Chris Harrison built this mighty residential tower on a site footprint that was tiny in comparison by breaking down the potential adversarial barriers to form between client side and construction team.
Chris Harrison’s 36-storey residential tower project posed the mother of all logistics challenges. The development covered the entire site footprint, access was available only via a 50m-long drop-off zone, the main railway line into Waterloo ran alongside, and there were local businesses in the arches under the viaduct, a nightclub and six different adjoining owners, all requiring party wall awards.
Rotating the tower by 22 degrees during planning simply threw a few more spanners in the works, requiring an oversail agreement with Network Rail. An even bigger problem was that the rotation halved hoisting capacity and vertical transportation for the works. Chris dealt with this reverse by increasing the amount of prefabrication to bring the site operative count down to a manageable level in line with the new hoisting limits. For example, by having most of the service risers and plant made off site, he reduced the total on-site services workforce to a maximum of 70.
He minimised the safety risk to operatives and the general public from structure and envelope construction by deploying perimeter screens and full-height edge protection. He created a clear safe zone between trades by progressing the cladding eight floors behind the concrete frame until the structure was complete. He coordinated the just-in-time bathroom pod deliveries with the progress of the cladding to keep the floorplates as clear as possible, moving the pods into their final position when the floors were encapsulated. The services work started when the structure reached level 5, with riser installations following three floors behind.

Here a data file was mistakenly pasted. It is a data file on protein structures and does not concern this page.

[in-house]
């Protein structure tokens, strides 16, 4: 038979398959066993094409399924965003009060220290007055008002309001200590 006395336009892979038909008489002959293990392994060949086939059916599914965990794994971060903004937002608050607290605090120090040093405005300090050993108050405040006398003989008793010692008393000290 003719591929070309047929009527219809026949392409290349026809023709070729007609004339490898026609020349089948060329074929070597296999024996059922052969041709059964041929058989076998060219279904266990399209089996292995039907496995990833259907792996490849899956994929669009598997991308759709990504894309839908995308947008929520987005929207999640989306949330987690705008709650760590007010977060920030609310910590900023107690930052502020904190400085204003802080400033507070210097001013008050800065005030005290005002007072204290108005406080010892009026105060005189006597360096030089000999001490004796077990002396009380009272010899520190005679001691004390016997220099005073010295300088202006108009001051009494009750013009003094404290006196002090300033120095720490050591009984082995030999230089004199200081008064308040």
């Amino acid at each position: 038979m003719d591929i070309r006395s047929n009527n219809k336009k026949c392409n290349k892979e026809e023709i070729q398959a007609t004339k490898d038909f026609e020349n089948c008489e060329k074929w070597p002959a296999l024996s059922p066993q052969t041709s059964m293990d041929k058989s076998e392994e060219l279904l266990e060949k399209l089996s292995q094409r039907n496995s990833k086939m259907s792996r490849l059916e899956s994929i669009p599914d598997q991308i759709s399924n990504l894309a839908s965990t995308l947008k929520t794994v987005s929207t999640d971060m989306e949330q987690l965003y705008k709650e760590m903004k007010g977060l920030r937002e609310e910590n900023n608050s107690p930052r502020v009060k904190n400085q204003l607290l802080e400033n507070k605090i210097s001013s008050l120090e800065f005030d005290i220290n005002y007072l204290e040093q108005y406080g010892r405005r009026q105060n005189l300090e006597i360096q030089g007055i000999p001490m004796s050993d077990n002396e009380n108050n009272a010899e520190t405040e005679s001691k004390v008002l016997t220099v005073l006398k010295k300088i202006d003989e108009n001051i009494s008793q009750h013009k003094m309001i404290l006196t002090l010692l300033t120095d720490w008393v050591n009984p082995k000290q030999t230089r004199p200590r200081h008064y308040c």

The spherical floorplate increased the risk of constructing the tower out of tolerance with the 2,100 cast-in channels needed for the external cladding. Chris dealt with this by prefabricating the steel edge shutters for the concrete floor slabs off site in sections to the exact spherical shape, and adding locating pins to the top of each with dedicated co-ordinates to allow precision installation on each floor. The position of the cast-in channels could then be located exactly by the bolt-on plates that securely held them in place. This approach allowed the channels to be installed to a tolerance of 2mm.
He also prevented the introduction of a mezzanine floor in the basement from delaying the programme by designing it from structural steel members that could be installed using a spider crane. He held back the mezzanine’s construction, sequencing the installation of services and other elements to allow for extra design time. He then used the hole formed for the car lift to lower the steel into the basement, moving it around on trolleys. His solution ensured works progressed as programmed.